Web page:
Our lawmakers uniformly agree that we need tax reform in this country. In fact, more than thirty (30) separate congressional hearings dedicated to tax reform have been held in recent times. There exist at least eleven (11) bipartisan working groups which are exploring tax reform. So, we appear to be headed in the right direction. The billion dollar question continues to be, will we get sufficient consensus among our lawmakers so the tax reform will become a reality?
At about the same time as Chairman Camp introduced his tax reform bill in the House, Senate Finance Committee republican staff released a report, “Comprehensive Tax Reform for 2015 and Beyond.” The report exams the history of tax development and the economic issues associated therewith. Senator Orrin Hatch, who is slated to become the Chair of the Senate Finance Committee in 2015, hopes the report will get the issues on the table and act as an invitation to both parties to roll up their shirt sleeves and work together on these tough and ever important issues.
These developments may be an indication that the impetus for tax reform is picking up steam. Hopefully, the momentum will carry into 2015 and will be strong enough to get the ball across the goal line.
Despite these developments, however, I fear tax reform is still far away from becoming a reality. Chairman Camp’s proposal spans almost 1000 pages and impacts some highly sensitive tax issues important to special interest groups. While his proposed legislation cuts both ways (i.e., has provisions that each party could support), the question continues to be whether adequate consensus can be achieved in Washington to pass comprehensive tax reform legislation. Time will tell.
I'm proud to announce that Larry’s Tax Law was featured in LexBlog’s Top 10 Law Blogs List in February, March and July of this year. I hope to keep publishing useful material for CPAs and Tax Professionals.
Your feedback and guidance are truly appreciated. Please let me know if there are any topics or issues that you would like me to address in future blog posts.
Thank you for your support this year! Best wishes for a wonderful holiday season and a terrific 2015.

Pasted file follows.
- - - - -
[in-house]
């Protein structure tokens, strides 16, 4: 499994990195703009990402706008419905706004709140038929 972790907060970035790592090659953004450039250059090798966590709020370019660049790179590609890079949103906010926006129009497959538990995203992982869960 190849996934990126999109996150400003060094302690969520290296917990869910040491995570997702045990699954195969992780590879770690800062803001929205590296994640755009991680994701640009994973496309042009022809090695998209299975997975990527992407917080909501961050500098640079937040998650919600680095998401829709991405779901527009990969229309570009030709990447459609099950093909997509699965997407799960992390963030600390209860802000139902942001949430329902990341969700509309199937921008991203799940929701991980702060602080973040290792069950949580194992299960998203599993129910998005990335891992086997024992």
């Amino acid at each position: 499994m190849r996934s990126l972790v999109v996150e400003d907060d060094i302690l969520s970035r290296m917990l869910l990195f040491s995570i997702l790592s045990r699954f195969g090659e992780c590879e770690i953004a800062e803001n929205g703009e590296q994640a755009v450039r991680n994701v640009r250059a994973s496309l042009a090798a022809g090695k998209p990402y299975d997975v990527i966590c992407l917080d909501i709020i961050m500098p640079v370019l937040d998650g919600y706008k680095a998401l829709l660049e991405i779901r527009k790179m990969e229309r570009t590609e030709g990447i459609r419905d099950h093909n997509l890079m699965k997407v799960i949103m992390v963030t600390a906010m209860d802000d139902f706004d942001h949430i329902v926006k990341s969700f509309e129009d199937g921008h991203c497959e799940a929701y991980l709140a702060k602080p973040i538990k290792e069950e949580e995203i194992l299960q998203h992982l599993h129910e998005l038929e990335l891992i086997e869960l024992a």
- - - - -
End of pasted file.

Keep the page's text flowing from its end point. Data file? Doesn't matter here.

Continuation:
I was recently interviewed by Ama Sarfo, a reporter for Law360 (a national legal publication of LexisNexis). I discussed some of the audit risks Subchapter S corporations and their shareholders face these days. Below is an excerpt of the Article.
Audit Risk: It's estimated that the U.S. has a $450 billion gap between taxes that are owed to the government and taxes that are actually paid on time. This staggering number, despite significant budgetary constraints, has put taxpayer compliance back in the forefront for the IRS. In the 1990s, the Service was forced to move its focus from the audit function to information and technology as its systems were terribly out of date. Taxpayers need to be on their game because the IRS is back in the audit business, and noncompliance penalties are stronger than they've ever been before.
Compensation Documentation: Subchapter S corporation exams often lead to a review of shareholder compensation. The focus is generally on whether the compensation is unreasonably low — an amorphous label that lacks a uniform standard within the courts and instead depends on questions of facts and circumstances. I advise S corporation clients, among other things, to annually document their compensation decisions and their rationale for establishing shareholder employee compensation. This would include developing a compensation methodology based on qualifications, nature of work and information about what other like companies pay similar employees. It's an art.